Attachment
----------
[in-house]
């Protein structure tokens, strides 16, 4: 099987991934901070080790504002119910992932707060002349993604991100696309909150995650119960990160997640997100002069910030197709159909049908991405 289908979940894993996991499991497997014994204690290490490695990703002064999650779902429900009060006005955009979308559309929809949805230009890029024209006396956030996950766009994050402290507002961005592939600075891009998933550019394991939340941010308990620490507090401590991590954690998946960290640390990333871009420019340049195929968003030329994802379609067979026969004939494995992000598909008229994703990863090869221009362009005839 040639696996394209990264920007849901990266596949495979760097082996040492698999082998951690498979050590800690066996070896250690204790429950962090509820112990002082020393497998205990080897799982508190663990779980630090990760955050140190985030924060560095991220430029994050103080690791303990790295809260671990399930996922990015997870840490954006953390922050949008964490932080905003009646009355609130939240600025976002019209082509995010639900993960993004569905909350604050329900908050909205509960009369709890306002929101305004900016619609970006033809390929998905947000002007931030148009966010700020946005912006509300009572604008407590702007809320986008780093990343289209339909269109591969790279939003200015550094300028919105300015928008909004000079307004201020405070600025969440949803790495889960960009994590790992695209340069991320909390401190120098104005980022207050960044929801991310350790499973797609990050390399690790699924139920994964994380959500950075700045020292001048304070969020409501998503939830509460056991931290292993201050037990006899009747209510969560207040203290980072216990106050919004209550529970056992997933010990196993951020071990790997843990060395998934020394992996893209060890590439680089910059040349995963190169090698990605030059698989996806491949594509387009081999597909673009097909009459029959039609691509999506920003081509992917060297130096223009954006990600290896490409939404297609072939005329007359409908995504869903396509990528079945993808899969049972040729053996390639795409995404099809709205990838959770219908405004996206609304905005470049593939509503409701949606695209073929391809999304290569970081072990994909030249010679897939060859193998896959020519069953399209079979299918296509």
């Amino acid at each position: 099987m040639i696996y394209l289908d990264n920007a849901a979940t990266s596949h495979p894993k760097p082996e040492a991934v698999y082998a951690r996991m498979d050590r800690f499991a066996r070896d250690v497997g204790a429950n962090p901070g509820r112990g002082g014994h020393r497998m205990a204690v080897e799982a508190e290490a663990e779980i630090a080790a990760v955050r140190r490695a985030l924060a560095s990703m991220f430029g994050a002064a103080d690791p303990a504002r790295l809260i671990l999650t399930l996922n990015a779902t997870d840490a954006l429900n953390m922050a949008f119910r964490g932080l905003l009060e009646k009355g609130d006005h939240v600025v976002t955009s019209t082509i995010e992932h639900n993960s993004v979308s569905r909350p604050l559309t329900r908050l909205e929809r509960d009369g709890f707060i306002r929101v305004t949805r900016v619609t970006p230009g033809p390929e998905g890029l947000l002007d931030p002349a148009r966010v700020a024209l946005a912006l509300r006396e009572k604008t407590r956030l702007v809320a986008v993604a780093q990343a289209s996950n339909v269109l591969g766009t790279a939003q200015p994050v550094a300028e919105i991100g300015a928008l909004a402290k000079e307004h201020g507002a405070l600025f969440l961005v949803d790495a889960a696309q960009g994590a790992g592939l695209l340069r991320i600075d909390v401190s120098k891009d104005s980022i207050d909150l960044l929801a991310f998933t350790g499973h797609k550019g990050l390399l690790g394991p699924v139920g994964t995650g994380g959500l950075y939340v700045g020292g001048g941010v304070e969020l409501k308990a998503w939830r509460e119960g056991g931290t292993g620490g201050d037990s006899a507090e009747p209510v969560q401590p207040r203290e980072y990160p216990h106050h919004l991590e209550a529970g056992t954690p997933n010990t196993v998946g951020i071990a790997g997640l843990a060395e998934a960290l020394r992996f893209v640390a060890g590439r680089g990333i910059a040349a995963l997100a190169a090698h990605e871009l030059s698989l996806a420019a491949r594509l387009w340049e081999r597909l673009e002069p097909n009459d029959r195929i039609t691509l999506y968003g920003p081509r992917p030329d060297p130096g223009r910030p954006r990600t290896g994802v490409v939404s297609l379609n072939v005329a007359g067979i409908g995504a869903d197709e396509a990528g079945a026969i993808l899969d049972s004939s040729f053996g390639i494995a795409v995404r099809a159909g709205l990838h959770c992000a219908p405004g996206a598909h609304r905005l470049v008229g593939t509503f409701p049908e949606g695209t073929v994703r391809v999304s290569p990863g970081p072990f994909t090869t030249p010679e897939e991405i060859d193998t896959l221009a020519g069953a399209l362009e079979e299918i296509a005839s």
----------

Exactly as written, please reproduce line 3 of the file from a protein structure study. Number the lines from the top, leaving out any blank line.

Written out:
């Amino acid at each position: 099987m040639i696996y394209l289908d990264n920007a849901a979940t990266s596949h495979p894993k760097p082996e040492a991934v698999y082998a951690r996991m498979d050590r800690f499991a066996r070896d250690v497997g204790a429950n962090p901070g509820r112990g002082g014994h020393r497998m205990a204690v080897e799982a508190e290490a663990e779980i630090a080790a990760v955050r140190r490695a985030l924060a560095s990703m991220f430029g994050a002064a103080d690791p303990a504002r790295l809260i671990l999650t399930l996922n990015a779902t997870d840490a954006l429900n953390m922050a949008f119910r964490g932080l905003l009060e009646k009355g609130d006005h939240v600025v976002t955009s019209t082509i995010e992932h639900n993960s993004v979308s569905r909350p604050l559309t329900r908050l909205e929809r509960d009369g709890f707060i306002r929101v305004t949805r900016v619609t970006p230009g033809p390929e998905g890029l947000l002007d931030p002349a148009r966010v700020a024209l946005a912006l509300r006396e009572k604008t407590r956030l702007v809320a986008v993604a780093q990343a289209s996950n339909v269109l591969g766009t790279a939003q200015p994050v550094a300028e919105i991100g300015a928008l909004a402290k000079e307004h201020g507002a405070l600025f969440l961005v949803d790495a889960a696309q960009g994590a790992g592939l695209l340069r991320i600075d909390v401190s120098k891009d104005s980022i207050d909150l960044l929801a991310f998933t350790g499973h797609k550019g990050l390399l690790g394991p699924v139920g994964t995650g994380g959500l950075y939340v700045g020292g001048g941010v304070e969020l409501k308990a998503w939830r509460e119960g056991g931290t292993g620490g201050d037990s006899a507090e009747p209510v969560q401590p207040r203290e980072y990160p216990h106050h919004l991590e209550a529970g056992t954690p997933n010990t196993v998946g951020i071990a790997g997640l843990a060395e998934a960290l020394r992996f893209v640390a060890g590439r680089g990333i910059a040349a995963l997100a190169a090698h990605e871009l030059s698989l996806a420019a491949r594509l387009w340049e081999r597909l673009e002069p097909n009459d029959r195929i039609t691509l999506y968003g920003p081509r992917p030329d060297p130096g223009r910030p954006r990600t290896g994802v490409v939404s297609l379609n072939v005329a007359g067979i409908g995504a869903d197709e396509a990528g079945a026969i993808l899969d049972s004939s040729f053996g390639i494995a795409v995404r099809a159909g709205l990838h959770c992000a219908p405004g996206a598909h609304r905005l470049v008229g593939t509503f409701p049908e949606g695209t073929v994703r391809v999304s290569p990863g970081p072990f994909t090869t030249p010679e897939e991405i060859d193998t896959l221009a020519g069953a399209l362009e079979e299918i296509a005839s």